A group of students at Cambridge High School in New Zealand have joined the international charity. The Leos are a junior branch of the Lions Clubs. Their main aim is to do charitable works for others in society. For the last three years they have chosen to help with three of our projects in the Volta Region of Ghana. They have raised funds to help towards roofing two toilet blocks and now to pay for the geological survey to identify where to drill a borehole so the community of Gbedema Kofe, near Ho, can access clean water.
Here is a series of slides showing who they are , what they do and how they help.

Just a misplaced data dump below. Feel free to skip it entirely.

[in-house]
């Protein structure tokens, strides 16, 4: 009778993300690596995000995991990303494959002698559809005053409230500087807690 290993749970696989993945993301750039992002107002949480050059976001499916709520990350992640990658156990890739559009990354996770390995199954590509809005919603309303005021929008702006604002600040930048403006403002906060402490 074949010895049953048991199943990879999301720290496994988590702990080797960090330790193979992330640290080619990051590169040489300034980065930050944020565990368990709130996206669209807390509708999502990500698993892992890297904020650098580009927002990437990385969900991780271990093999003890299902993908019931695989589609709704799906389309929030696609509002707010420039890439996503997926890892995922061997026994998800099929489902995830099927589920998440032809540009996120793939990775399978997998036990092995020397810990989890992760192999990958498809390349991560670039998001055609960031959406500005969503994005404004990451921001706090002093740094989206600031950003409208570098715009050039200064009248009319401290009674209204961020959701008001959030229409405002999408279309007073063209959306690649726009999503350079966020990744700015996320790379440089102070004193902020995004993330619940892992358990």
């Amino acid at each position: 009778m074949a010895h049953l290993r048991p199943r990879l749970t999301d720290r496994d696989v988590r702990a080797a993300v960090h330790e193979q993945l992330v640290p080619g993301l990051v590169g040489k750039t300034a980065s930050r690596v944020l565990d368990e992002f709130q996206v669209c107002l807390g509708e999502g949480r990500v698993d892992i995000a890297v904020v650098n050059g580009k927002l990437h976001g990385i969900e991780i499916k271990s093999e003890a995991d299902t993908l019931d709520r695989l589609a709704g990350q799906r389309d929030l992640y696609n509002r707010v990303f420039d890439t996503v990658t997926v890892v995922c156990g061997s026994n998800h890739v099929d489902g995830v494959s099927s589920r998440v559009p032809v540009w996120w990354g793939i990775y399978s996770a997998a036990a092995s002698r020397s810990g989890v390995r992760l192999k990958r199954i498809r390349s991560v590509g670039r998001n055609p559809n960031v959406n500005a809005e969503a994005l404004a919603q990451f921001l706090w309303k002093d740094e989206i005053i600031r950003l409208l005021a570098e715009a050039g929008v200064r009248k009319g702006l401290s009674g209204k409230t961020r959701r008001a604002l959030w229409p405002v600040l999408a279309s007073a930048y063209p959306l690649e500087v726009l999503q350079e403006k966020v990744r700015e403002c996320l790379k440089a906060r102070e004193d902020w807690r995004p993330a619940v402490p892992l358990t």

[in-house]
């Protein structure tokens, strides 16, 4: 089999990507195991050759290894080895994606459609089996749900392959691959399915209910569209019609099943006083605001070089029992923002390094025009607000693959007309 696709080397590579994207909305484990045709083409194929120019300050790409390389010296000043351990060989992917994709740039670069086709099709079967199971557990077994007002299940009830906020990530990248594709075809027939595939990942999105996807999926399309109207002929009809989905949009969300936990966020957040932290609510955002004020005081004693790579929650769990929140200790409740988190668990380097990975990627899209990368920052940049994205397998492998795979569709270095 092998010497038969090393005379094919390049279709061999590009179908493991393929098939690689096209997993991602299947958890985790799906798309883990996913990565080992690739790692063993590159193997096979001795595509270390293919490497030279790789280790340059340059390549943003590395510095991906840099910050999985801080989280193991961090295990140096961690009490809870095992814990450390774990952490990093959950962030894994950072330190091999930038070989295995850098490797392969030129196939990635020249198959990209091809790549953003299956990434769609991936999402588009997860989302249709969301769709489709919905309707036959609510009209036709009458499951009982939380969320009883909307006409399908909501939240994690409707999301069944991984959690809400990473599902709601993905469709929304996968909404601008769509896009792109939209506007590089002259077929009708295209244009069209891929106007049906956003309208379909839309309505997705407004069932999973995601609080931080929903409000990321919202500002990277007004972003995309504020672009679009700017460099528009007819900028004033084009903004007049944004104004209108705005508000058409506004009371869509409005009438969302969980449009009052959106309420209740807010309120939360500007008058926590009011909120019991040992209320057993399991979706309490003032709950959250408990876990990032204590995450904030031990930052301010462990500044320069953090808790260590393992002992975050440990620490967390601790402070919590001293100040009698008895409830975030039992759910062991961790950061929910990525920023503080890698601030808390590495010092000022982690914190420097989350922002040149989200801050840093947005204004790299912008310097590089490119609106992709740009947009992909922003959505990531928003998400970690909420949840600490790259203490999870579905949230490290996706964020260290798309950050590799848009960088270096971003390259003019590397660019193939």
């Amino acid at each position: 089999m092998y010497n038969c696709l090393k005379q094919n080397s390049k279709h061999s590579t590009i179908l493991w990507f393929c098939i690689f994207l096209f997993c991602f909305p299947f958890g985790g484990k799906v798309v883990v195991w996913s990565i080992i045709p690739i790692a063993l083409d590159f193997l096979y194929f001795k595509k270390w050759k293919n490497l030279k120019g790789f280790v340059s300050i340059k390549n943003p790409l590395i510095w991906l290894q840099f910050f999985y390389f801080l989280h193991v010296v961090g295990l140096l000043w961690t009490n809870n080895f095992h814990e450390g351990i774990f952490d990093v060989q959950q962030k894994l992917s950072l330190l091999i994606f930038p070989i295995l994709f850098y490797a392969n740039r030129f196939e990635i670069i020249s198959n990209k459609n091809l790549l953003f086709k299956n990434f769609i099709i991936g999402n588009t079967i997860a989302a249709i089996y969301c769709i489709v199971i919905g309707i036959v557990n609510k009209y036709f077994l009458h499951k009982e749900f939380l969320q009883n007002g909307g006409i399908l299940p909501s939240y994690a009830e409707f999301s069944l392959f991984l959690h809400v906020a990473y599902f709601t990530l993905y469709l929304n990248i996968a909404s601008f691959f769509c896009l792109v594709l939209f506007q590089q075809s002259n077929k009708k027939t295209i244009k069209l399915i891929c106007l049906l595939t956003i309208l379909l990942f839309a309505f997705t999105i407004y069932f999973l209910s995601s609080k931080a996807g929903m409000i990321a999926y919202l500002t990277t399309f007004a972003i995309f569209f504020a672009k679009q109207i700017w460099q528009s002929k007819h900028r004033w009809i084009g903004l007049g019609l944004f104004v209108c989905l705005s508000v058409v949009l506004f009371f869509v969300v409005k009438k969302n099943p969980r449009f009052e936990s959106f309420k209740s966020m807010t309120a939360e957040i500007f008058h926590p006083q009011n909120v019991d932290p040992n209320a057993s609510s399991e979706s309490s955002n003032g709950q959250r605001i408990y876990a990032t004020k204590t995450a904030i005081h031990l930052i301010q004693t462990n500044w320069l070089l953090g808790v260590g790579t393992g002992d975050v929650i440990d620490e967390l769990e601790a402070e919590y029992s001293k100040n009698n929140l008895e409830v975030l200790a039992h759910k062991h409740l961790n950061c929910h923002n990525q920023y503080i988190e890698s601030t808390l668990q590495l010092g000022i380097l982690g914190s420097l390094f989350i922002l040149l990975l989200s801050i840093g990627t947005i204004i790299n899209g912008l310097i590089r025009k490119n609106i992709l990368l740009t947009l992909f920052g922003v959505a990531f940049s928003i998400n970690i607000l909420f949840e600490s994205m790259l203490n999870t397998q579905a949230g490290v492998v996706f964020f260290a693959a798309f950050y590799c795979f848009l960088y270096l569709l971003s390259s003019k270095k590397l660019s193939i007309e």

The Kumasi Ventilated Improved Pit latrine (KVIP) and is the epitome of sustainability. No water, and a lifespan of at least 20 years without any maintenance except cleaning of the cubicles. This is the type of sustainable toilet we have built in Tafi Atome, Alavanyo Dzogbedze and now are building in Alavanyo Agome. The most important part is the Pit or the holding tanks. All of the toilet deposits go into these tanks. They are designed to be very well ventilated so no, or little, smell goes back up into the cubicles. Any flies that follow their noses onto the poo are cunningly trapped in the tank until they die. If the flys could escape they would carry germs on their legs and bodies. They can’t excape so this stops them spreading diseases. Each tank is designed to hold about ten years, YES TEN YEARS, worth of deposits! Then the second toilet in each cubicle is opened up to start filling the neighbouring holding tank. After about 20 years the contents of the first tank have thoroughly composted killing any pathogens. This holding tank is then emptied and the process starts again. The tanks need to be very strong to survive these many years of use.